Mummies on Mars
By Chadd McGlone
Chapel Hill, NC, United States
If you’ve ever seen a sci-fi movie set on Mars, odds are the landscape in Chile will seem familiar. The Atacama Desert is one of the most popular locations for movies that need to evoke a remote, desolate planet.
Why is this region so barren? Along its eastern border, the peaks of Andes Mountains, reaching as high as 20,000 feet, prevent clouds from dropping precipitation. Although the Pacific Ocean is just to the west, another mountain chain keeps moisture at bay. In fact, some areas have never received any rainfall at all.
Adding to its unworldly scenery is the third largest salt flat in the world, the Salar de Atacama. Once covered by water thousands of years ago, evaporation left behind an expanse of stark whiteness covering approximately 1200 square miles. The small lake at its center has a salinity of as much as 28 percent, compared to the 3.5 percent found in the ocean. Courageous swimmers report that you can float as easily in this lake as you can on the Dead Sea, which has a salinity of 34 percent.
You may be surprised to know that people make their livelihood in this extraterrestrial landscape that averages a scant 12 millimeters of rainfall per year. In fact, evidence of human settlement has proven that over 7,000 years ago, hardy travelers followed water sources inland from coastal fishing villages and supported themselves with llama herding and subsistence agriculture. Archaeologists have found mummified remains dating back to approximately 5050 BCE. That’s over 2,000 years before the oldest Egyptian mummies.
Now, the desert is home to closely knit communities whose capital city is San Pedro de Atacama. With a population of approximately 5,000, this town was formed centuries ago around an oasis and now warmly welcomes tourists.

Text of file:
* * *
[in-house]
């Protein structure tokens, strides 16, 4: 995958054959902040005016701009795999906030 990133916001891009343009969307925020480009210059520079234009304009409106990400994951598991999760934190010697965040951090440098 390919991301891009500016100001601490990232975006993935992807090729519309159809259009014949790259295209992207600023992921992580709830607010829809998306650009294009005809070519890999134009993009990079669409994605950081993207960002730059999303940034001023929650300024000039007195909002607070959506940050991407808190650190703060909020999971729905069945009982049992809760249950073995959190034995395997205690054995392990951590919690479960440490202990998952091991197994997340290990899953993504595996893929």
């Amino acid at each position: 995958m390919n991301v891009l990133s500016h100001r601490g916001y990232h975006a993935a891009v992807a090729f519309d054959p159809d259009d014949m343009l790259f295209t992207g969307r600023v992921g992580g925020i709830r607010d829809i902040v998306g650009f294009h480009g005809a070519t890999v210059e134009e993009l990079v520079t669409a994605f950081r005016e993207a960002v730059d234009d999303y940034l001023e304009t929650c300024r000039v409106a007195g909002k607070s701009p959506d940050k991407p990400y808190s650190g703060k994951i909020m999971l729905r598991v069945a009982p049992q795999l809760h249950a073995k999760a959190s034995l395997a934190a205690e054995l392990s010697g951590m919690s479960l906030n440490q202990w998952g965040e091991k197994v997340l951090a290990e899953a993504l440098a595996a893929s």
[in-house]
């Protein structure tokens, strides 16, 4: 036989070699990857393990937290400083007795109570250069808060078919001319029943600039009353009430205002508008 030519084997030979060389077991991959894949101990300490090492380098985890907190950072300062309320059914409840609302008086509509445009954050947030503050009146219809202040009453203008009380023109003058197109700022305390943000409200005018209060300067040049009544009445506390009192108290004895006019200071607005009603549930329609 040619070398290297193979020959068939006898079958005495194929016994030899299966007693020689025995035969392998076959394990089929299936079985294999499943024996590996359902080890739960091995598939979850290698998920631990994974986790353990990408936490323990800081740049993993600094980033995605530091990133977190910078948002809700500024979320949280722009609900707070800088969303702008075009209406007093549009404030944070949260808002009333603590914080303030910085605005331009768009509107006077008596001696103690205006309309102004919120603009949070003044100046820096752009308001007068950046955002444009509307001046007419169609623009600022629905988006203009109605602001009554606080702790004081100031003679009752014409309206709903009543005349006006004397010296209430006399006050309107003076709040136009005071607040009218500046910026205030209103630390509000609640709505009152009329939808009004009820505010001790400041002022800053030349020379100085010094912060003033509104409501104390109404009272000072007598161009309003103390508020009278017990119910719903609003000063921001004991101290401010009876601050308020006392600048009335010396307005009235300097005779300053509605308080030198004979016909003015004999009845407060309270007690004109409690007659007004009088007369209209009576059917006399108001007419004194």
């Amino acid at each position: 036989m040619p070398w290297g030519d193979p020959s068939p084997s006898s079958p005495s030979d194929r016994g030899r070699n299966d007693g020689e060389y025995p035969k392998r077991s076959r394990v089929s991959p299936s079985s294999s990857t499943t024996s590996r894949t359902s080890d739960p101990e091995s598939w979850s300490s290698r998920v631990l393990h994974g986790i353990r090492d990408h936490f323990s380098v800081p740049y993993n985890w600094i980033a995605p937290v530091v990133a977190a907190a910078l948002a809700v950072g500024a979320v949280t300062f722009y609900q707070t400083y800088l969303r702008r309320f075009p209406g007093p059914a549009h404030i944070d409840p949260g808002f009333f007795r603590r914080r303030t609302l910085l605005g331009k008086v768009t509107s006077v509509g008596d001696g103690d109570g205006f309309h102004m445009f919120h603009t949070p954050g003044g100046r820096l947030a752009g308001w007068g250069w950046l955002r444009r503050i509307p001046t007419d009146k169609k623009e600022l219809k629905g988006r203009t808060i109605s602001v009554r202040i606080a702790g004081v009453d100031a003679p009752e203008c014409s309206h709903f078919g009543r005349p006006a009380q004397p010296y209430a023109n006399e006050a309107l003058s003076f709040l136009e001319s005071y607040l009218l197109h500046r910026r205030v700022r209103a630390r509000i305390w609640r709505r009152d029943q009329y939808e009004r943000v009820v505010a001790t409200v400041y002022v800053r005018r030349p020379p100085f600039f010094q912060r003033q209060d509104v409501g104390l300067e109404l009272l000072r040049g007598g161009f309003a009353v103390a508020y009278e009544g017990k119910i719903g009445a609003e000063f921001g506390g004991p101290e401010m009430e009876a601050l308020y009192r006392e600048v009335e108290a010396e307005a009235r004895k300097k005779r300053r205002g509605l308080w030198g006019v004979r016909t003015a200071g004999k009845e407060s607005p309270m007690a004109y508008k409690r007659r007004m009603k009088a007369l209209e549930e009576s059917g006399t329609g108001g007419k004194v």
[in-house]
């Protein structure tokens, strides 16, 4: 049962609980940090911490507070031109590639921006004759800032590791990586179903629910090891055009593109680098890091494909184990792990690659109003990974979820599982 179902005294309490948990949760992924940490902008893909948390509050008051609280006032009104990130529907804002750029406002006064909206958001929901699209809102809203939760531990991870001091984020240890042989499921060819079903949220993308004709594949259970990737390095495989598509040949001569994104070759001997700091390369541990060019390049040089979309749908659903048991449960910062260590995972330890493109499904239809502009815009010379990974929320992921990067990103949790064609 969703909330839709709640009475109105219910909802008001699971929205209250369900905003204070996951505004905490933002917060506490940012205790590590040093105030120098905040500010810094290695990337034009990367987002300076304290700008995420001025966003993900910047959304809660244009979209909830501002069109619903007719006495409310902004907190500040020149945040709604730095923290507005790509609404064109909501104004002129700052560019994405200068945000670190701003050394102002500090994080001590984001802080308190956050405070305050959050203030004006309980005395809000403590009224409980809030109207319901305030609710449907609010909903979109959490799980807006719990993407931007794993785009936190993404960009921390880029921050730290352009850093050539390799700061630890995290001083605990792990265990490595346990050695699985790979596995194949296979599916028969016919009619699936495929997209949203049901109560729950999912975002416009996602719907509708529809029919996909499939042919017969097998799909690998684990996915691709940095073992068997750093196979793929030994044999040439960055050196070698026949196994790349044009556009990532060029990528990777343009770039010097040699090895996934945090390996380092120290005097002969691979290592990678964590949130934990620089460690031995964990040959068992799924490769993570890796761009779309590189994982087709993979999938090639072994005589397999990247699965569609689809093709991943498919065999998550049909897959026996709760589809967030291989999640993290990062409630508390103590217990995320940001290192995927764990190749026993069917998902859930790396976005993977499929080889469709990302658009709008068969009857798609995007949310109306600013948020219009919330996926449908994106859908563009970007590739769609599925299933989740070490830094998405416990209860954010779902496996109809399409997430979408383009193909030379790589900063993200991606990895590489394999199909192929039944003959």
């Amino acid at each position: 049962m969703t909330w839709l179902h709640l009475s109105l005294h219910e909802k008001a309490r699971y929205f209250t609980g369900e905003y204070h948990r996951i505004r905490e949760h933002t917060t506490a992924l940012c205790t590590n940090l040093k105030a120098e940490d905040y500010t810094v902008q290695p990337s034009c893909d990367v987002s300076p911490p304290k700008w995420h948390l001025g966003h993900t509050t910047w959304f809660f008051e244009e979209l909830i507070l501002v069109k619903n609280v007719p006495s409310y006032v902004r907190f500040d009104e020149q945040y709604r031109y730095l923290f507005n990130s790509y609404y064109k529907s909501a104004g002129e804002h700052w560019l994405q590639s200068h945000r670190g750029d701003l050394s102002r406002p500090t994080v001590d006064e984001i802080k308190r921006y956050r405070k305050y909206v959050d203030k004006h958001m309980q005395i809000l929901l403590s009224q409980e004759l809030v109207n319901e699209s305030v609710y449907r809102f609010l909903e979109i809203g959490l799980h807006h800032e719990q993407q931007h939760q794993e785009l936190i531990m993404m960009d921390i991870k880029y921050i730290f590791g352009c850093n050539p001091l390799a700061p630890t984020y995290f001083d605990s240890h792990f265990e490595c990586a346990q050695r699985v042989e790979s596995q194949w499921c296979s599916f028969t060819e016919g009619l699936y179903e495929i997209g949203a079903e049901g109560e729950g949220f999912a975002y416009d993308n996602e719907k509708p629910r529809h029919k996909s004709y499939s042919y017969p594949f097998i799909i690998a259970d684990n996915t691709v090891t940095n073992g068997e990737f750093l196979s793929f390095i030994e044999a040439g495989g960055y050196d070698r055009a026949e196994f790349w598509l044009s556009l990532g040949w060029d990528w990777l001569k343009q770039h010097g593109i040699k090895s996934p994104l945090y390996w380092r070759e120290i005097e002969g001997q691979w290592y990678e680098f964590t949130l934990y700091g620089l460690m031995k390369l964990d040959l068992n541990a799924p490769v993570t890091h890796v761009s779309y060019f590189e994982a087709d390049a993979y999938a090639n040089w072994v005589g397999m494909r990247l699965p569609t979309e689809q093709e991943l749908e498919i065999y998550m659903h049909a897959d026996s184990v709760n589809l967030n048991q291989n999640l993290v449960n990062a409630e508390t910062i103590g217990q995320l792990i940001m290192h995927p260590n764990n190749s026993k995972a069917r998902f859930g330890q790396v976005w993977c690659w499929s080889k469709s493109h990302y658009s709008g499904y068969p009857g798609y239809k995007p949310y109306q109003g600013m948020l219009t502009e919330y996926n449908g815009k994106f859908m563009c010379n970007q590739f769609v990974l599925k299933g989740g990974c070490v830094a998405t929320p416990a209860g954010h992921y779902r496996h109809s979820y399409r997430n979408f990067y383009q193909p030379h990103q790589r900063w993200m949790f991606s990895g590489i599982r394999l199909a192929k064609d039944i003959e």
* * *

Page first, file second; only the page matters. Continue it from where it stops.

Natives in the community have a deep, spiritual connection to this remarkable terrain. They follow the religious traditions of their ancestors, believing that supernatural beings animate every element of the landscape. They pray to the divine Pachamama, translated as Mother Earth, whom they hope will bless their herds of llamas and honor their families with prosperity.
Because of the extreme difficulty living in the desert, residents rely heavily on one another. They have developed traditions that strengthen community bonds, such as the annual florecimiento (flowering) ceremony. Families gather together to sing songs in the ancient language, share the fruits of the recent harvest and earn good luck by piercing their llamas’ ears. They then attach a colorful wool pom-pom through the perforation to identify the owner of each animal.
So, the Atacama Desert is a place with bedazzled llamas, an alien landscape, and the oldest mummies in the world? Sign me up for a visit!
Have a suggestion for this story? We’d love for you to submit it!
- If you were standing on the desert floor at 7700 feet, how much higher than you are the Andes Mountains?
- If the Andes Mountains are 20 miles away, at what angle will you look to see the top?
- The salinity of ocean water is 3.5 percent. How much water would you need to add to 1000 milliliters of water from the salt lake (with a salinity of 34 percent) to make it equal to ocean water?
- If a family owns a herd of 35 llamas, how many ears will they need to pierce? If the family can feed only 24 llamas, how many will they have to sell? If they discover that five of the llamas are pregnant, how many llamas will they now need to sell?
- Determine how much average rainfall you have in your hometown. How does it compare to the average rainfall in the Atacama Desert?
- How does the population in the capital city, San Pedro de Atacama, compare to the population of the capital of your state? Or your town? Do you think there are enough people in San Pedro to support a shopping mall?
- If the average family size is eight people, how many children under age 18 live in San Pedro? Justify your answer.
Social Justice Question
For decades, the ancient traditions have slowly been lost as indigenous Atacameños sought economic opportunities in the cities. With the rise of cultural tourism to the desert, however, there are more possibilities to earn an income locally. How would you advise community leaders to balance financial necessity with respect for cultural preservation?
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